The Wall Street Journal ran an offer for a sampler of 12 wines for $69.99 with the accompanying copy… “Delivered with $120 savings and FREE gifts.” So they revealed that the cost per bottle is $5.83, which I immediately equated to value. No, I didn’t bite, so I don’t know the labels they would have sent. But think about the mixed message. If the wine was so terrific, how could it be so cheap? Or is the wine not really worth that much in the first place. Was the original price inflated? In other words, price is another way to communicate and support the true value of a brand. And lowering price sends a brand-damaging message.
April 1, 2011 2 Comments
General Motors recently announced that it was dropping Mr. Goodwrench, their ubiquitous brand for service across all their products. They are now moving to brand-focused service for their remaining four car lines; Buick Certified Service, Cadillac Certified Service, Chevrolet Certified Service, and GMC Certified Service. This is, finally, the right direction for them to be taking.
November 11, 2010 5 Comments
Tesla Motors is scheduling an IPO to raise more capital and complete development of an all-electric car that will eventually sell for $50,000. One issue they need to contemplate is how to position the new car in the marketplace that already has a plethora of environmentally friendly hybrid offerings.
June 28, 2010 13 Comments
It looks like upscale shoppers may lead us out of the recession. Tiffany’s sales are up globally. So are sales at Saks, Neiman Marcus, Bloomingdales and Nordstrom. High-end shoppers are leading the way.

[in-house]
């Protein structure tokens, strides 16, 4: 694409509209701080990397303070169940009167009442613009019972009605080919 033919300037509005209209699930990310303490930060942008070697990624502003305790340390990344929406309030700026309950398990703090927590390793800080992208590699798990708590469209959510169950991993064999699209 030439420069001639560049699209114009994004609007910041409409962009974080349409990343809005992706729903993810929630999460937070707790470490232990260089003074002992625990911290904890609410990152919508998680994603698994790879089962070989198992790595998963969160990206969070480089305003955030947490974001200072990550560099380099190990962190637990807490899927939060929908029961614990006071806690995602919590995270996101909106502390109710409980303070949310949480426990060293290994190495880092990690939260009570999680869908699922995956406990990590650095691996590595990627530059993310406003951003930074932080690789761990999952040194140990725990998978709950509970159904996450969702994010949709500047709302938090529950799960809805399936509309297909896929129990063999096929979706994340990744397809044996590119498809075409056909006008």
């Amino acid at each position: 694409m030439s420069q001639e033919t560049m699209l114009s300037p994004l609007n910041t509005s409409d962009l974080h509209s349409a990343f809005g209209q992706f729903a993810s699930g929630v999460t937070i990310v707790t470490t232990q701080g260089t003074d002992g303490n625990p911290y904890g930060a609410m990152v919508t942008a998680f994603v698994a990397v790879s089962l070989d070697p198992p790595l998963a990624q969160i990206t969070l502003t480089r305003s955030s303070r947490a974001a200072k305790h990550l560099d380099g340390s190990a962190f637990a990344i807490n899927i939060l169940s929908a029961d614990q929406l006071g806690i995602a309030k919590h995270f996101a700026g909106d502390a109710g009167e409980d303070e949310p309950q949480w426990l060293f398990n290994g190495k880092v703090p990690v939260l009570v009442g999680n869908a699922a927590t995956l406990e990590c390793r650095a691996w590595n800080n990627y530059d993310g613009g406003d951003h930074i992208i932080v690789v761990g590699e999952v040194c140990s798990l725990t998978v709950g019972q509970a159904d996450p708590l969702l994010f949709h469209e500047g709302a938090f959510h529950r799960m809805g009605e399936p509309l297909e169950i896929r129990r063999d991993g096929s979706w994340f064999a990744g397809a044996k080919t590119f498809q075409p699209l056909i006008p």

But what is interesting to me is the attraction to these strong brands as the vehicle for higher end spenders. Under the assumption that the wealthy have a great deal of liquidity as they have been hording their cash and not investing in the market, they are apparently spending their money on brands they can trust. [Read more →]
March 23, 2010 36 Comments
Back in the late 1980’s, Toyota made a bold business decision to separate its luxury products into a new company to compete directly against Mercedes and BMW. The creation of the Lexus brand quickly was followed by Nissan (formerly Datsun) renaming its luxury business Infiniti. This was brand separation with many questions. How much brand equity should be shared with the parent? Does Toyota quality or engineering bring anything to the party for Lexus? Can Toyota be believable as the manufacturer of a luxury product? Should a Lexus dealer be situated in or near a Toyota dealer? Should they look the same? Should they act the same? [Read more →]
March 15, 2010 36 Comments